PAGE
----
The correct answer is B. You do not want to wipe the breast before latching and breastfeeding.
Let’s do a breakdown of what we are dealing with here. There are the breasts, which are made up of fatty tissue, nerves, veins, connective tissue, blood vessels, lobules (mammary glands), and lymph nodes.
The connective tissue and ligaments give breasts their shape and support. During pregnancy (and over time) these ligaments can stretch causing breasts to hang lower. This happens with pregnancy and is not the result of breastfeeding itself as many assume.
Mammary glands produce breastmilk during pregnancy and when breastfeeding. These glands are like sweat glands and only found in mammals, hence the name ‘mammary’ gland. Each gland consists of lobules which is what produces the milk. This connects to ductal lobes, which connect to lactiferous ducts (milk ducts) that deliver the milk through the nipple to the baby.
On the outside we have breasts, and on the breast is the nipple. The darker circular portion of skin surrounding the nipple is called the areola. Usually women will notice their areola grows larger and darker during pregnancy. This means her body is beginning the process of making milk to breastfeeding the baby.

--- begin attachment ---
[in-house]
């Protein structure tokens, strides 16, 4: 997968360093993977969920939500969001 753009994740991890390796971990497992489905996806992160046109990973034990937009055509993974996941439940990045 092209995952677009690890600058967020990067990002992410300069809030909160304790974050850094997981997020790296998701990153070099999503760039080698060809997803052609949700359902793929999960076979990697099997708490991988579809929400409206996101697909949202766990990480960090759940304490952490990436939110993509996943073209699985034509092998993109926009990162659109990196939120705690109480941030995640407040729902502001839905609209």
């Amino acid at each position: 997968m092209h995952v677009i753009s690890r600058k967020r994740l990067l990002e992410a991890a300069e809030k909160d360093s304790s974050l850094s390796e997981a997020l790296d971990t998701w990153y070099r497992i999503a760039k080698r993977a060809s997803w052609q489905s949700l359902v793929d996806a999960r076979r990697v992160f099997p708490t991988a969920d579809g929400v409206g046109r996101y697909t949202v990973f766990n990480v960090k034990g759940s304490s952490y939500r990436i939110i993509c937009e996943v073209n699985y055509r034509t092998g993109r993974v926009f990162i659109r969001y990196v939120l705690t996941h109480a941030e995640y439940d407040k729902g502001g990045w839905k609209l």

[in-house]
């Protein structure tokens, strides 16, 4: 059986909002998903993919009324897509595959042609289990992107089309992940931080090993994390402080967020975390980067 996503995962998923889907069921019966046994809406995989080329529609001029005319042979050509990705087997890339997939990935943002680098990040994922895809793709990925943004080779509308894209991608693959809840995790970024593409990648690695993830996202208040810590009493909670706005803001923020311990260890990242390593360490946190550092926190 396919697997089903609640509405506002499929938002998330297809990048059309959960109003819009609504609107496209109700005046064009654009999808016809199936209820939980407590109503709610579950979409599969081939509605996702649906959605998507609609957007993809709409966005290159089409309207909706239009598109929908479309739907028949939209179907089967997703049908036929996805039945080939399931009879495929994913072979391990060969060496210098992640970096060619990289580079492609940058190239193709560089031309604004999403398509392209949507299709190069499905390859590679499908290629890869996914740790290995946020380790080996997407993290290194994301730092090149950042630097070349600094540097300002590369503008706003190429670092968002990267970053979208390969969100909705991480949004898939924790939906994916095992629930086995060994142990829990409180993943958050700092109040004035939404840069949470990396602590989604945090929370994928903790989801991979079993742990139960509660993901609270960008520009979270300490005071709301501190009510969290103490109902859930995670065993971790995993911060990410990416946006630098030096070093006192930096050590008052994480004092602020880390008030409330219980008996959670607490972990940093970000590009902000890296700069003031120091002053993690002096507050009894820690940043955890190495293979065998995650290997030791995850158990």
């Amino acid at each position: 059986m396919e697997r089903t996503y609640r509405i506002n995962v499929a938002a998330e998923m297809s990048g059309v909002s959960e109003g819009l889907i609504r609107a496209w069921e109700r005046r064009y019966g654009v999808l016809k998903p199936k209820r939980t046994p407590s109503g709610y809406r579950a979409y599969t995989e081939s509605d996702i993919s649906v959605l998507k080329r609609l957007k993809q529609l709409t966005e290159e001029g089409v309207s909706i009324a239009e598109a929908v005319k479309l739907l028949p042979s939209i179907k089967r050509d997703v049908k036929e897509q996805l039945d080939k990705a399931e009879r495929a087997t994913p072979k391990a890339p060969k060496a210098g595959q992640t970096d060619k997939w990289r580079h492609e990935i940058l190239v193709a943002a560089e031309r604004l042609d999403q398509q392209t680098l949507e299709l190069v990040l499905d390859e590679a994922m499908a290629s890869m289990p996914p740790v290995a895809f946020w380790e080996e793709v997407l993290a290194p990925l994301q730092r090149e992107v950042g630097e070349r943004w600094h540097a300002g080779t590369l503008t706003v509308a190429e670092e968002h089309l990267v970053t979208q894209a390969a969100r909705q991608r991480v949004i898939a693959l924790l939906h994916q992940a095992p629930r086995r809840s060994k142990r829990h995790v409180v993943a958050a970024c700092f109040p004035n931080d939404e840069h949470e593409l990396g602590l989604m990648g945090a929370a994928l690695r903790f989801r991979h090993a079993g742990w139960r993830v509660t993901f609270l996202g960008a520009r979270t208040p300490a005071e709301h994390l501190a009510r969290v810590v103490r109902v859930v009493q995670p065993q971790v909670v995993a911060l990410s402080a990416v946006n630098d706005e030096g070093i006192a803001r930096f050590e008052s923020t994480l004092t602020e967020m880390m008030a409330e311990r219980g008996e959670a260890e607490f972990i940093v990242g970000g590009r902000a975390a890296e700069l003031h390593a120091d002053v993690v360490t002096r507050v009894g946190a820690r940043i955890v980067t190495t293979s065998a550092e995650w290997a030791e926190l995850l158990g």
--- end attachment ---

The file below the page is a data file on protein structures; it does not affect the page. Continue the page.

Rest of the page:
On the areola are small bumps called Montgomery glands. On average woman have about 9 Montgomery glands on each breast. It is normal for these glands to secrete small beads of milk for some women. These glands produce and oily substance that contain antimicrobial factors and provide lubrication. One of my favorite things about Montgomery glands is that the oil they produce smells like amniotic fluid assisting babies in latching onto the breast after birth. Babies don’t have the best vision, but they can see up close and see contrast. The darkened areola creates a bullseye to help babies latch onto the breast after birth.
The oil the glands produce help prevent infection by preventing bad germs from growing. And let’s not downplay the importance of lubrication. When women begin breastfeeding, the areola and nipple go back and forth from being wet then dry, ultimately drying out the nipple leaving it more susceptible to cracking and bleeding. For this reason, it is not advised to wipe the areola before latching or wash frequently with soap (particularly scented soaps.) That lubrication and scent is helping the breast stay healthy and helping the baby latch and feed.